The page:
Iran threatens the families of the national football team with "violence and torture"

Iran threatens the families of the national football team with "violence and torture."

A new report says that the Islamic Revolutionary Guard Corps has threatened the families of Iran's national soccer players with imprisonment and torture if they do not "act" ahead of their match against the United States on Tuesday.

A source told CNN that the players were called to meet members of Iran's Revolutionary Guards after the team failed to sing the country's national anthem during their opening match against England last week. The IRGC reportedly warned that players who did not sing the national anthem or participate in any political protest against the Iranian government would leave their families vulnerable to "violence and torture" as punishment.

Before their match against Wales, the team sang the nation's anthem on Friday.

"There are a large number of Iranian security officers in Qatar collecting information and monitoring the players," the source told CNN, adding that the players are not allowed to meet foreigners during the World Cup.

Carlos Queiroz, the Portuguese coach of the Iranian team, who met separately with IRGC officers, said players could protest at the World Cup within the framework of FIFA regulations.

Large-scale protests in Iran began on September 17 at the funeral of Mahsa Amini, who was arrested by Iran's "morality police" in Tehran for allegedly wearing a headscarf too loosely on September 13. She died three days later.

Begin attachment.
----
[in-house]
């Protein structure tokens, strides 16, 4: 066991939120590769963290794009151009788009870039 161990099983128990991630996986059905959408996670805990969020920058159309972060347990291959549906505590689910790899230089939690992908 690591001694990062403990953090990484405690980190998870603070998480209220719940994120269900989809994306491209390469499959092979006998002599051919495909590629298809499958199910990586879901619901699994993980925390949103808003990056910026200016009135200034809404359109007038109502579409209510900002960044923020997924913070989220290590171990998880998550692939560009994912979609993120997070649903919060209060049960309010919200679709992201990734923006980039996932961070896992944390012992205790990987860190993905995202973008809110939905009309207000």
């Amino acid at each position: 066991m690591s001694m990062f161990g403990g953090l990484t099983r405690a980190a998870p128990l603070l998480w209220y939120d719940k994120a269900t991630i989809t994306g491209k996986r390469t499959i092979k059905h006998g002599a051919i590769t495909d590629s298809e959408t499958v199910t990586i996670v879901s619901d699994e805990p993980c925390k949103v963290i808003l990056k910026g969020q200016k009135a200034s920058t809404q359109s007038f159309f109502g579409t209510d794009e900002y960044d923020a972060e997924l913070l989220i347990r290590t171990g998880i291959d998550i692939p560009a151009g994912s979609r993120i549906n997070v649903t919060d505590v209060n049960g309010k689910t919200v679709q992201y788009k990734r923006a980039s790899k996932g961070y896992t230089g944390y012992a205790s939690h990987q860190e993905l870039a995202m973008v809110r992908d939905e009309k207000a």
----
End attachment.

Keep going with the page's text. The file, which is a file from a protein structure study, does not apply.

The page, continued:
While Iranian officials say Amini died of a heart attack, her family says she was "severely beaten" while in detention. The family's lawyer said that "respected doctors" believe she was beaten in custody. Her killing sparked weeks of protests across Iran, with some women burning their headscarves and publicly cutting their hair.

An Iranian general admitted for the first time Monday that more than 300 people have been killed in the protests.

The captain of Iran's national soccer team spoke out in support of the anti-government protests last week.

"I would like to express my condolences to all the bereaved families in Iran," Ehsan Hajafi said at a press conference. They should know we are with them. And we support them. We sympathize with them regarding the circumstances."

"We have to accept that the conditions in our country are not right, and our people are not happy," he added. "We are here, but that doesn't mean we shouldn't be their voice or we shouldn't respect them."

Meanwhile, Iranian state media called for the United States to be kicked out of the World Cup after the U.S. Soccer Federation supported anti-government protesters by posting a redacted version of the Iranian flag on its social media platforms. For 24 hours, the federation unfurled the Iranian flag without the emblem of the Islamic Republic to show "support for women in Iran who are fighting for basic human rights."

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